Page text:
What a sight I was that first day, in my mauvy blouse and green vest, my high-waters, and my white socks in those cheap clogs. I don’t need to talk too much about how important it is to try and fit in when you begin at “the high school” – this was quasi-high, since we still had “junior high” and not the middle schools of today. This was the big audition for how it was going to go at the big school, when you became a sophomore. You’re with your little class from elementary school, the same 20-30 kids you’ve known since kindergarten, but now, you’re mixed in with a half-dozen other classes of kids your age who don’t know you. You’re not in one classroom, but a whole series of them, moving from room to room. You don’t get much one-on-one from teachers, who simply have too many kids to keep track of.
You’re on your own, and friendships are important. You need others to cling to in those first days and weeks, while you navigate semi-independence. A class system begins immediately, too, and you might find that you were a sort of big fish at your elementary school, but you’re plankton now. You’ll sink or swim, depending on a whole list of variables: how you look, sound, smell, act. Sight is the first thing 12 year-olds used to judge back then. Were there other kids in the same boat as me, or worse? I am certain there were. I can only relate my experience. And it was not great.
I made a few new friends in homeroom. There were some very nice kids who chose to look past my sorry state and to get to know the person I could let them know. My homeroom teacher was, at first sight, a beautiful lady who dressed elegantly, and emoted with a restrained grace. She was a cool cucumber. Her husband had been my art teacher the year before, and he was a lovely man, so funny and kind and talented. He let us listen to music on Fridays and even swore sometimes. I was eager to impart, to my homeroom teacher, that I had loved taking her husband’s art classes. She shut that down immediately with her initial appraisal of me. You know that way some people have of looking you up and down and finding you wanting? This is precisely what she did to me, and continued to do, the entire 3 years of junior high. I mean, I was no prize: dumpy, bad hair, awful skin, bad clothes, and likely reeking of my mom’s stale cigarette smoke and fried food from home. She would only speak to me when she wished to put me down. Other kids loved her, and she favored the kids of privilege. I was relieved to never actually have her for English, which is what she taught.
As an aside? When my daughter was in high school, she had this teacher for a class. She adored her. This teacher adored my daughter. They had dozens of positive interactions on Facebook and after my daughter graduated. My hope is that maybe she evolved and became a nicer person. I know she was young when I had her, and she went on to have her own kids and then go through a divorce from that cool art teacher. Maybe she learned some empathy. That didn’t stop me from wanting to post hateful, childish shit whenever she was praising my beautiful daughter, and showering her with compliments. “Remember me? You couldn’t stand me from 1979 to 1982. You treated me like garbage. You belittled and dismissed me and I almost died because of it. You were a contributing factor. As an educator, you failed me. Cunt.“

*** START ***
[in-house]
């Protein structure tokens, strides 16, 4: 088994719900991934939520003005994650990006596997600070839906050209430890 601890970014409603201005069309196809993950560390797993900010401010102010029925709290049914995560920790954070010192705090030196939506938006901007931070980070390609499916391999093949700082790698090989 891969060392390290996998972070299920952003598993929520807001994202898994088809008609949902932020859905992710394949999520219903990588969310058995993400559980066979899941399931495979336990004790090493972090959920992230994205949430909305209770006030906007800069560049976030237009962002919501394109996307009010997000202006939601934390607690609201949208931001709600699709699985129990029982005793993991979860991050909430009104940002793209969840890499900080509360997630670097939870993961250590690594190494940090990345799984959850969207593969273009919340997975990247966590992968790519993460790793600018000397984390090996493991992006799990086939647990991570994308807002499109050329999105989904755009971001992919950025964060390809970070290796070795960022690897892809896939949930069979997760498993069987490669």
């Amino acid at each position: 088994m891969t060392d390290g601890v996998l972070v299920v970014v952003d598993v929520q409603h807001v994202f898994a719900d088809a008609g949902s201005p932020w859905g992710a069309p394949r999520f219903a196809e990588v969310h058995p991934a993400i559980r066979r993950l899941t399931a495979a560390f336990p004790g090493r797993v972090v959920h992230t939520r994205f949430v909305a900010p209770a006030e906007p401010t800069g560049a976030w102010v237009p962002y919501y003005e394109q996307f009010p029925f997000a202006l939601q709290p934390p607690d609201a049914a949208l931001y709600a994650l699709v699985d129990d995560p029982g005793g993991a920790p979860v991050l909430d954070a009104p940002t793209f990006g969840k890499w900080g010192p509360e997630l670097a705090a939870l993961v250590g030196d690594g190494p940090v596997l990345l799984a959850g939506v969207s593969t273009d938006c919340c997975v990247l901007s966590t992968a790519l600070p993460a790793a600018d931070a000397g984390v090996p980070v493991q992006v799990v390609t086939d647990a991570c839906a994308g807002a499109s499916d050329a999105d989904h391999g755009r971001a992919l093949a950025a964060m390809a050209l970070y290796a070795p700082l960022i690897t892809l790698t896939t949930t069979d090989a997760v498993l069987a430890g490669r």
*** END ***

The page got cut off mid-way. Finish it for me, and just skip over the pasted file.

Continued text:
I never spoke up, and now she’s retired, and only occasionally shows up in some local social media. I still dislike her. And so, I dismiss her from having any importance, the same way she did me. When a person shows you who they are the first time, believe them.
The details of the events leading to my suicide attempt in early May of 1980 are chronicled in the blog I directed you to. The relentless bullying, over months, not days, had taken their toll.
One classmate was especially cruel. I became his target early in the school year. He was a little guy who looked like a cherub until he opened his mouth, and then it was all loud joking and sarcasm and outrageous behavior. He had a compadre who was as diminutive and blonde as he was, and who had the same first name. They usually got into trouble together and we referred to them as “the two Toms” (name has been changed) and they did everything together – including harass me.
“EWWWW, you are so fucking ugly. Why are you so ugly?” Tom would say to me on occasions, like lunchtime, when I couldn’t escape and we ended up at the same assigned table. He would then detail and amplify the ways in which I was so physically abhorrent for the whole group. His wit was sharp and his words were vicious. The other Tom would agree and snicker. Sometimes, other girls would defend me and tell him to stop, but usually, they just giggled while I sat there, red-faced and ashamed. “Why is your face like that? If you were my kid, I’d have put you out of your misery.”
Shortly before things completely imploded and I went off the deep end, he leveled me. “I don’t know why you don’t just kill yourself. Please, just do it and make the world a better place.”